WASHINGTON, DC, January 30, 2017 (ENS) – U.S. Senator Charles Schumer and U.S. Senator Kirsten Gillibrand, both New York Democrats, Friday called on the U.S. Environmental Protection Agency to “prioritize and accelerate” the risk evaluation for 1,4-dioxane, a potential carcinogen found in 71 percent of Long Island water supply systems.
In a joint letter to EPA’s Acting Administrator Catherine McCabe, the senators wrote, “As you know, exposure to 1,4-dioxane, which EPA classifies as likely to be carcinogenic by all routes of exposure, can potentially cause long-term adverse health effects, including liver and kidney damage, as well as short-term side effects, including drowsiness and irritation of the eyes and nose.”
“State officials and water districts are struggling to coordinate the best course of action and are in need of more data, analysis and direction from the EPA. Concerned residents and municipalities have reached out for guidance on how to mitigate the effects of this spreading contaminant,” the two senators wrote.
Under the newly passed Toxic Substances Control Act, TSCA, reform bill, 1,4-dioxane was named by EPA as one of the first 10 chemicals to be evaluated for potential risks to human health and the environment.
“Long Island homeowners cannot afford an EPA raincheck when it comes to investigating 1,4-dioxane and its impact on our local water,” said Senator Schumer. “That is why I am urging the EPA to open the floodgates and commit the resources required to swiftly investigate this serious chemical and any implications it may have on our local water supplies.”
“When it comes to Long Island drinking water, we can’t take any chances,” warned Schumer. “That’s why I pushed through a law that requires the feds to shine a light on the potential dangers of chemicals like this one.”
But President Donald Trump has indicated his intention to weaken and defund the EPA through his nominee for EPA administration, Oklahoma Attorney General Scott Pruitt, who has sued the EPA 14 times in the recent past.
“It’s unacceptable that while the drinking water on Long Island is contaminated with a possible carcinogen, the EPA is not acting with the urgency that the situation requires in order clean up our water supply,” said Senator Gillibrand, a member of the Senate Environment and Public Works Committee.
“Under the updated Toxic Substances Control Act, the EPA is required by law to move quickly when our water supply is at risk and must immediately investigate Long Island’s water supply,” said Gillibrand. “I will continue to work with my colleagues to make sure the EPA takes action.”
On June 22, 2016, the Frank R. Lautenberg Chemical Safety for the 21st Century Act which amends the Toxic Substances Control Act, the nation’s primary chemicals management law was signed into law with bipartisan support in both the House of Representatives and the Senate.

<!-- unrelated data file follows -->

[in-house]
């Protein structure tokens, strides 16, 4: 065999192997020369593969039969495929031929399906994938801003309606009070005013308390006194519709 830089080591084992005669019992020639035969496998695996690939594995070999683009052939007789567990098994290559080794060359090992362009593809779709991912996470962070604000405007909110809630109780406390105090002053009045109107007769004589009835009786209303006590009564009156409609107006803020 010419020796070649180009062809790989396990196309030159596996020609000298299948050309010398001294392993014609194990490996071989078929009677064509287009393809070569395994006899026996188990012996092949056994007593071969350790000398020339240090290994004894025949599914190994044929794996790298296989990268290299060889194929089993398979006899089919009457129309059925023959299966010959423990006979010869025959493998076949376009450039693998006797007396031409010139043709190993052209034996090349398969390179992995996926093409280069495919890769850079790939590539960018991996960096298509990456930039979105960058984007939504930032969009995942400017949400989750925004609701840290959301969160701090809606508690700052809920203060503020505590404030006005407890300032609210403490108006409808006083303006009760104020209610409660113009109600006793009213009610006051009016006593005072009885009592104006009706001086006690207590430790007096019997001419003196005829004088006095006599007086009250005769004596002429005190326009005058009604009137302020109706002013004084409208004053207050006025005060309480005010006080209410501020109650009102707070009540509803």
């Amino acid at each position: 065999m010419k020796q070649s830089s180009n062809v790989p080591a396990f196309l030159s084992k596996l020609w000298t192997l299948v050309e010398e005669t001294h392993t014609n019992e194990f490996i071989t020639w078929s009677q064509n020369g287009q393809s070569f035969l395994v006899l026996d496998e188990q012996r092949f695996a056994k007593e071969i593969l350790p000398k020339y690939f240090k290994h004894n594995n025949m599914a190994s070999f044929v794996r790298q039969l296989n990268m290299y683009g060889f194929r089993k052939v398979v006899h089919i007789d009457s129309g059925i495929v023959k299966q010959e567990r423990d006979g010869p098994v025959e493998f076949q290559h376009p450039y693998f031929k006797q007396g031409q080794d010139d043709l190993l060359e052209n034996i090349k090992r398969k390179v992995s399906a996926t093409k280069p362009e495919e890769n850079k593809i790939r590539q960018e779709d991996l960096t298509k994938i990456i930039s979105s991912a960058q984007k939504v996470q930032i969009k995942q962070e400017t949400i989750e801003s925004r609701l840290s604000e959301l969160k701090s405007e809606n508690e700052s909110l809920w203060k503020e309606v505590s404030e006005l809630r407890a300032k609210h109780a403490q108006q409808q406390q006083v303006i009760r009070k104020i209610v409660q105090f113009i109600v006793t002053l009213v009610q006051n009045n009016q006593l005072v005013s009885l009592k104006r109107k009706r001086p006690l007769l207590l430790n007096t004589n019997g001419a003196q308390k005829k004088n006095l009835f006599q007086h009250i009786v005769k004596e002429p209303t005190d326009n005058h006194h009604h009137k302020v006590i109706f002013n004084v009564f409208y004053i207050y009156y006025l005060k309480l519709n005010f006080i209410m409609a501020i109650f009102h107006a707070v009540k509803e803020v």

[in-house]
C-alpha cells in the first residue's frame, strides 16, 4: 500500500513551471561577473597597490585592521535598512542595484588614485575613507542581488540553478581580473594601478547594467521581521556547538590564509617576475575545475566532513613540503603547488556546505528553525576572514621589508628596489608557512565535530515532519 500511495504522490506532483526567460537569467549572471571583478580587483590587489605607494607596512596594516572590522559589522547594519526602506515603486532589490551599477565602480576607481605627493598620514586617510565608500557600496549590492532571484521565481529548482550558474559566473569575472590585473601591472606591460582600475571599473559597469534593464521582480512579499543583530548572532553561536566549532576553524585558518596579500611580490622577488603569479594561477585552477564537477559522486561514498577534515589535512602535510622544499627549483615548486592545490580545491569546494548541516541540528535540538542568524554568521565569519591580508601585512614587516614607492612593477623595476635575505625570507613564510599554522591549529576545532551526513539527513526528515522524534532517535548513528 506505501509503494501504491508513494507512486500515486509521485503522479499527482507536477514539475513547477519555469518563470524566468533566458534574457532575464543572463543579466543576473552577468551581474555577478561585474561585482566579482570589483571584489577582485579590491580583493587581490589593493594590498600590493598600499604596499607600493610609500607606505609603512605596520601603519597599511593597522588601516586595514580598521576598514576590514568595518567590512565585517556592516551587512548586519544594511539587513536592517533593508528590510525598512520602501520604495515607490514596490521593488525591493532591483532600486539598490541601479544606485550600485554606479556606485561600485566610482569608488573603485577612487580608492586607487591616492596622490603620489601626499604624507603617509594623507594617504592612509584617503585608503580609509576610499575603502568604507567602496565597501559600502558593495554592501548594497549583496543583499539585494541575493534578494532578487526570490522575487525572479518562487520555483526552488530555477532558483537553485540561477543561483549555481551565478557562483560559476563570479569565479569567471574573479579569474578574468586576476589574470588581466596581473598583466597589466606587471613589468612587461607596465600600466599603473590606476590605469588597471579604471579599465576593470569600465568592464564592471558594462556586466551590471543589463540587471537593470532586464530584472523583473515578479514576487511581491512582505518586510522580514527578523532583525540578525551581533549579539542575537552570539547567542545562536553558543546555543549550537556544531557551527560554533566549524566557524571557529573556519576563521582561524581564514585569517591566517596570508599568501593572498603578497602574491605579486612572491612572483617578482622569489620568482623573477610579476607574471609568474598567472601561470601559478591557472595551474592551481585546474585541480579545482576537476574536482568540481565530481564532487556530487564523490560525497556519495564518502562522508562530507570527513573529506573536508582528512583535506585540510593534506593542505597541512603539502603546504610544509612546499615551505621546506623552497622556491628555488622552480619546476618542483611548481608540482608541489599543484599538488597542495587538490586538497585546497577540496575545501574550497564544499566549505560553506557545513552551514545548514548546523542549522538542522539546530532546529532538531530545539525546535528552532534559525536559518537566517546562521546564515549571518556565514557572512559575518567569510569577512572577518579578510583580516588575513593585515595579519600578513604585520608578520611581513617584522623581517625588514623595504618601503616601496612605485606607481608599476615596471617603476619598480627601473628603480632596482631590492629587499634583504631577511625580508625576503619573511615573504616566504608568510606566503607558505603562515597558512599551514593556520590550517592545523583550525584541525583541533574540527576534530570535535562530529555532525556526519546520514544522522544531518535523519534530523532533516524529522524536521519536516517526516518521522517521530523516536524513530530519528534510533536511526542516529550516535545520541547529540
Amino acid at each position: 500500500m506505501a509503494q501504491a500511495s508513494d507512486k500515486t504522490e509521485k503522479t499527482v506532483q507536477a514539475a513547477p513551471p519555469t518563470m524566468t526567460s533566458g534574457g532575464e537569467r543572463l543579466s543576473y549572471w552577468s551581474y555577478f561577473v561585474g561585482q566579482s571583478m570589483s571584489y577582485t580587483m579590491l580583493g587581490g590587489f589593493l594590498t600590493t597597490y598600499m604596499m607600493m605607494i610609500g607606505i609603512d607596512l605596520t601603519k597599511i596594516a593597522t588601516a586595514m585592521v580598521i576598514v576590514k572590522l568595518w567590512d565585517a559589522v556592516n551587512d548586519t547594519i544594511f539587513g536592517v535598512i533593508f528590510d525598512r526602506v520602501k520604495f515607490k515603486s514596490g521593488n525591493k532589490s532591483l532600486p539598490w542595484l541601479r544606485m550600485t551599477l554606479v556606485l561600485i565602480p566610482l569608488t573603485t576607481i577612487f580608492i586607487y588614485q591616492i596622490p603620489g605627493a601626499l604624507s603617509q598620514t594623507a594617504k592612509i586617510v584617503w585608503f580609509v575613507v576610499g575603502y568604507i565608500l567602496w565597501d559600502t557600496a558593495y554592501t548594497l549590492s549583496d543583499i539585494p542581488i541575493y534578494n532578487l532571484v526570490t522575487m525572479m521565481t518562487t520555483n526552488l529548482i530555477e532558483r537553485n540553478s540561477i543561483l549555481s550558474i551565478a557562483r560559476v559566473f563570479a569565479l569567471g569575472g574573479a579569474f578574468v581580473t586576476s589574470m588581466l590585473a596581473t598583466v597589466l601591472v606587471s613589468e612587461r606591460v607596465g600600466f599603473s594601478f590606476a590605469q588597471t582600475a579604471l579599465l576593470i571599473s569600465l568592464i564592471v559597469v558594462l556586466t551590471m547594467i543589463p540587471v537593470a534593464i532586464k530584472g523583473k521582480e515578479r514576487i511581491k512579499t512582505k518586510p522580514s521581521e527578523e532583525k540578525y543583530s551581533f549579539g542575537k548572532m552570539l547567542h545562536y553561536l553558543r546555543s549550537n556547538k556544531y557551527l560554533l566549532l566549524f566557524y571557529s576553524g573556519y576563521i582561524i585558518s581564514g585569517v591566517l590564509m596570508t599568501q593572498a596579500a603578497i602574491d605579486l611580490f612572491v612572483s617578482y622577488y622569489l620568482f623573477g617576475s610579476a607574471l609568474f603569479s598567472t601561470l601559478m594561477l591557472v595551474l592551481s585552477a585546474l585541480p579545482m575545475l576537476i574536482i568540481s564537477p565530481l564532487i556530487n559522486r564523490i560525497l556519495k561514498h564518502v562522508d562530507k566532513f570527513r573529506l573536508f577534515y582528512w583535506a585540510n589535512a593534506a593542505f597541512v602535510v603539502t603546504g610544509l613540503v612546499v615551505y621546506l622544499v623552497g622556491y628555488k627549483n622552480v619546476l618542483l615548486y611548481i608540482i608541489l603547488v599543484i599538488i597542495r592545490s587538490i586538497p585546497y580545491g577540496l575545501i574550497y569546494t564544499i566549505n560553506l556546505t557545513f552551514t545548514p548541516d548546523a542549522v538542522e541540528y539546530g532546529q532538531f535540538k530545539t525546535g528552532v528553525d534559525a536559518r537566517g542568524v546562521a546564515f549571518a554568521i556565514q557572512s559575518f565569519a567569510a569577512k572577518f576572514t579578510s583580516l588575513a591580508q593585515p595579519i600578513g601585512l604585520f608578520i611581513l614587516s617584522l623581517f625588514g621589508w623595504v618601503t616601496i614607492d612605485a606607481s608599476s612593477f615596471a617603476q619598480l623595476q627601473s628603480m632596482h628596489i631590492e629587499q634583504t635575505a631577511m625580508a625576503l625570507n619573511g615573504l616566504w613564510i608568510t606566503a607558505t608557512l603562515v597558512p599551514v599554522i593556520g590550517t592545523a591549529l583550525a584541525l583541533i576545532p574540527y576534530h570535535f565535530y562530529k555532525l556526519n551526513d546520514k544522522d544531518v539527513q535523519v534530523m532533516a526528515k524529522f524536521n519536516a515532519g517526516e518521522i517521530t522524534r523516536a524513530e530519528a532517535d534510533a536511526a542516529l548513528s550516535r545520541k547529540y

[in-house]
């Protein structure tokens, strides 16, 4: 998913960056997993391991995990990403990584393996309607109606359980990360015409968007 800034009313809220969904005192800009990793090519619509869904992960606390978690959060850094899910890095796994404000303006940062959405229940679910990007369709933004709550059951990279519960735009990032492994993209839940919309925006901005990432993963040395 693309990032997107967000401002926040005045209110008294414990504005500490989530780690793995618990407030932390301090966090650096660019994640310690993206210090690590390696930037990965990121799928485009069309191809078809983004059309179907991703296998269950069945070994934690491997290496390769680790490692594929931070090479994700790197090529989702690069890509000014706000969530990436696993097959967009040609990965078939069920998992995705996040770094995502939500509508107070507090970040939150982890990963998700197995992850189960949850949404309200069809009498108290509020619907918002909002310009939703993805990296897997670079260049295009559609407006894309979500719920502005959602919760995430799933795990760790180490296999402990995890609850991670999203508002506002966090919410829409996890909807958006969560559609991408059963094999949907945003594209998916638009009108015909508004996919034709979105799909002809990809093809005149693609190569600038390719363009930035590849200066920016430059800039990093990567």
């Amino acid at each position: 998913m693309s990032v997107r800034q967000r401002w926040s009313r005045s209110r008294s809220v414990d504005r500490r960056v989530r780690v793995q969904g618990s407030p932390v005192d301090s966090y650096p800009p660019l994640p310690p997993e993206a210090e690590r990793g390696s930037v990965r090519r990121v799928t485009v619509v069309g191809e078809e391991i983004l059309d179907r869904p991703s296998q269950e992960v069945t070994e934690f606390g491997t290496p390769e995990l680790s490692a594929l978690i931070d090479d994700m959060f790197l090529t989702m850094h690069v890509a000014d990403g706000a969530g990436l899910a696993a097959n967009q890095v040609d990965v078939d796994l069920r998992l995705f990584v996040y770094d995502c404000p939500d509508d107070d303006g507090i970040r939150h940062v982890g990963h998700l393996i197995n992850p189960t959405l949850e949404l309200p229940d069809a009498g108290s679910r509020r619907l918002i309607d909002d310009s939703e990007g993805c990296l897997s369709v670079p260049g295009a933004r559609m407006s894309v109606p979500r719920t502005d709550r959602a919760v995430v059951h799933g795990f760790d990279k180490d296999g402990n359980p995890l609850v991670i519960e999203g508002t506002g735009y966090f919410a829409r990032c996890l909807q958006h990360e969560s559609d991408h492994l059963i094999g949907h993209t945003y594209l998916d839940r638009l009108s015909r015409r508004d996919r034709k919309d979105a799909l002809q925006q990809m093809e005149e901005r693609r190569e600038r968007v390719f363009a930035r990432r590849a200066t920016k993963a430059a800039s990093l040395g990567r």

Mandatory requirement for EPA to evaluate existing chemicals with clear and enforceable deadlines
New risk-based safety standard
Increased public transparency for chemical information
Consistent source of funding for EPA to carry out its responsibilities under the new law
The chemical 1,4-dioxane is currently unregulated and there is no federal maximum contaminant level for 1,4-dioxane in drinking water.
A 2014 technical fact sheet compiled by the EPA shows that 1,4-dioxane is found at many federal facilities because of its widespread use as a stabilizer in some chlorinated solvents, paint strippers, greases and waxes.
In November, the EPA announced the first 10 chemicals it would evaluate for potential risks to human health and the environment, and 1,4-dioxane is one of the 10 chemicals listed.
The risk assessment is intended to determine whether the chemical presents an unreasonable risk to humans and the environment.
If it is determined that the chemical presents an unreasonable risk, the EPA must mitigate that risk within two years.
Schumer said that because the chemical has been found in the majority of Long Island water supply systems, the EPA must speed up the TSCA risk evaluation for 1,4-dioxane to determine any health hazards associated with the chemical.
If warranted, he advised, the EPA should take immediate steps to establish a Maximum Contaminant Level.
An EPA survey from August looked at 28 public water districts on Long Island. The survey suggested that Long Island water suppliers exceeded the national average for traces of 1,4-dioxane. The survey suggests that the chemical is more prevalent on Long Island than anywhere else in New York State.
The highest concentration of 1,4-dioxane was found in a well at the Hicksville Water District at 33 parts per billion, which has an estimated cancer risk of approximately one in 10,000 after extensive lifetime exposure.
The EPA lists 1,4-dioxane as a likely human carcinogen by all routes of exposure. The agency finds that short-term exposure may cause eye, nose and throat irritation while long-term exposure may cause kidney and liver damage.
There is currently no federal maximum contaminant level for 1,4-dioxane in drinking water, nor is there a state-approved method for removing 1,4-dioxane from the water supply.